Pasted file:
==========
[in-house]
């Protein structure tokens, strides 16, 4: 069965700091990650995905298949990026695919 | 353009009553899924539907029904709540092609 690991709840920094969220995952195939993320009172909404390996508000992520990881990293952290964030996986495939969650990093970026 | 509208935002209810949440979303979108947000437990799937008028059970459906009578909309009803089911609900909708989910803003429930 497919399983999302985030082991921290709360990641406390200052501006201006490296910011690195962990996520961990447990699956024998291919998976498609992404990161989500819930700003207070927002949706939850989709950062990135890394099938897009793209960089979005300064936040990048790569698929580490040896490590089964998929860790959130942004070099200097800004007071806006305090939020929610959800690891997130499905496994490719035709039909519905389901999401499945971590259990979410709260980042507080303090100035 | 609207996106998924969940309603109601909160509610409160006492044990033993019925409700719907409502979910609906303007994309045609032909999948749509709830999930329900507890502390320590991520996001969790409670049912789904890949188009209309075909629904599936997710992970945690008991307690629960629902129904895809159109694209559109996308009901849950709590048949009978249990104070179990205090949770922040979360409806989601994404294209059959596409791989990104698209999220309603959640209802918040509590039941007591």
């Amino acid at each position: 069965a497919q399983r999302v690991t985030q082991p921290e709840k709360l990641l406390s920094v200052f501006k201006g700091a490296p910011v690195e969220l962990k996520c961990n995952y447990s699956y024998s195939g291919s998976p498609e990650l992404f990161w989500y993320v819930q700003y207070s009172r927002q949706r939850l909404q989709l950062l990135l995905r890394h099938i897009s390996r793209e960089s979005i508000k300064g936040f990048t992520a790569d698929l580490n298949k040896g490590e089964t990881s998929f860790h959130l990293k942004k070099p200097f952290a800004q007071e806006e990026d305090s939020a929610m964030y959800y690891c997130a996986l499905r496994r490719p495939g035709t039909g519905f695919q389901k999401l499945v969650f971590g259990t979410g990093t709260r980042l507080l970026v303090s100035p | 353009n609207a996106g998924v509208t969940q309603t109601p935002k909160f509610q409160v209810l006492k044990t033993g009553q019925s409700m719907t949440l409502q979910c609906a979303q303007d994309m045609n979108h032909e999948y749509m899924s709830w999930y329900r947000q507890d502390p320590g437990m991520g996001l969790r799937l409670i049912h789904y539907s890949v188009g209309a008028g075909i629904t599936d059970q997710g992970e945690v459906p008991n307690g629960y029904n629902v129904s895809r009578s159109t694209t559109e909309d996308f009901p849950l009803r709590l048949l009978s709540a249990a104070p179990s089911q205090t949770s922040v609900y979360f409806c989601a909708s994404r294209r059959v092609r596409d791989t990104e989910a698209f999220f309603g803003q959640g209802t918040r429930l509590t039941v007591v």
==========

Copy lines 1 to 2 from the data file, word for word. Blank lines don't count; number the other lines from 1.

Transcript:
[in-house]
């Protein structure tokens, strides 16, 4: 069965700091990650995905298949990026695919 | 353009009553899924539907029904709540092609 690991709840920094969220995952195939993320009172909404390996508000992520990881990293952290964030996986495939969650990093970026 | 509208935002209810949440979303979108947000437990799937008028059970459906009578909309009803089911609900909708989910803003429930 497919399983999302985030082991921290709360990641406390200052501006201006490296910011690195962990996520961990447990699956024998291919998976498609992404990161989500819930700003207070927002949706939850989709950062990135890394099938897009793209960089979005300064936040990048790569698929580490040896490590089964998929860790959130942004070099200097800004007071806006305090939020929610959800690891997130499905496994490719035709039909519905389901999401499945971590259990979410709260980042507080303090100035 | 609207996106998924969940309603109601909160509610409160006492044990033993019925409700719907409502979910609906303007994309045609032909999948749509709830999930329900507890502390320590991520996001969790409670049912789904890949188009209309075909629904599936997710992970945690008991307690629960629902129904895809159109694209559109996308009901849950709590048949009978249990104070179990205090949770922040979360409806989601994404294209059959596409791989990104698209999220309603959640209802918040509590039941007591």